It’s no secret that since Mazen was born I have had a love affair with eggs. Call it a physiological craving or a random change of palate – I have no idea when my taste shifted from oatmeal to eggs. Of course I still love oatmeal and eat it each week (along with pancakes, French toast, overnight oats and smoothies), but my current favorite breakfast is eggs, fruit and toast.
Many of you have commented on the color and apparent creaminess of my scrambled eggs. The color, most often a deep golden yellow, comes from the fact that I purchase pastured local eggs, either from one of our farmer’s markets or from our neighbor who has a girlfriend with chickens. When traveling, I’ve eaten eggs that are most likely from that other kind of chicken, and I can see and taste a huge difference. So the first step to enjoying delicious scrambled eggs is to buy eggs laid by chickens who have spent their lives in grass.
My scrambled egg technique actually comes from Matt, who was the infrequent household weekend egg cooker for years. Once I started making them on my own on a regular basis, I adopted his technique as my own (although he says I don’t use enough butter and stir too much!) This is how we make our perfect, fluffy, creamy eggs every time:
For those who don’t have video-watching capabilities, here’s the text version.
Step One: Crack your farm-fresh eggs into a mason jar, add a pinch of salt, add a tablespoon of water and beat until all the yolks are broken. I use a jar because it takes up less space in the dish washer than a bowl. The salt is absolutely necessary – your eggs will taste bland without it. I prefer my salt IN the eggs instead of on top. The splash of water helps to steam the eggs, making them fluffy.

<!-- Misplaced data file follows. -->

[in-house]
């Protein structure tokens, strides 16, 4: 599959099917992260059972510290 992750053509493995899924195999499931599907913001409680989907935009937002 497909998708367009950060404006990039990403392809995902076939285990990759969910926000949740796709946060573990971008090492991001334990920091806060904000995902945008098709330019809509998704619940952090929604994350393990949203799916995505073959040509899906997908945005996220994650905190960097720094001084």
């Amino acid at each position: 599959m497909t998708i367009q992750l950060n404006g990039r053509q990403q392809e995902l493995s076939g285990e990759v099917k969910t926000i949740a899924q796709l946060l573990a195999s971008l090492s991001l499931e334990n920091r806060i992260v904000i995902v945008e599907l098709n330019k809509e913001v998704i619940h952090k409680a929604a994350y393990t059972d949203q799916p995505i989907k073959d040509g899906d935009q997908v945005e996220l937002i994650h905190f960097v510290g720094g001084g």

Step Two: Preheat a non-stick frying pan to medium low heat. I’ve made eggs in stainless pans with much less success, so if you swear by stainless make sure you really go heavy on the butter. We have Calphlon non-stick pans that I bought at BB&B with a coupon and love them.
Step Three: Add a tablespoon of butter to your hot pan, allow to melt and spread and pour in your eggs. The butter contributes to rich flavor and helps a bit with the non-stickness.
Step Four: Using a rubber spatula (a spoonula will work best!) push your eggs around the skillet being careful not to break them apart too much. There’s nothing worse to me than stringy bits of egg stirred too heavily with a fork. Keep folding the large pieces of egg over like an omelet, including scraping the edges, until the eggs are allllllmost cooked.
Step Five: When the last bits of liquid are present, cut your heat and remove the pan. Since the eggs will keep cooking for a second, they will be done by the time you get a plate. Overcooking eggs makes the proteins constrict and then leak water on the plate – giving your toast and fruit a soggy bath!
Step Six: If you choose, season with black pepper and serve with buttered toast and fresh fruit.
What techniques do you guys use?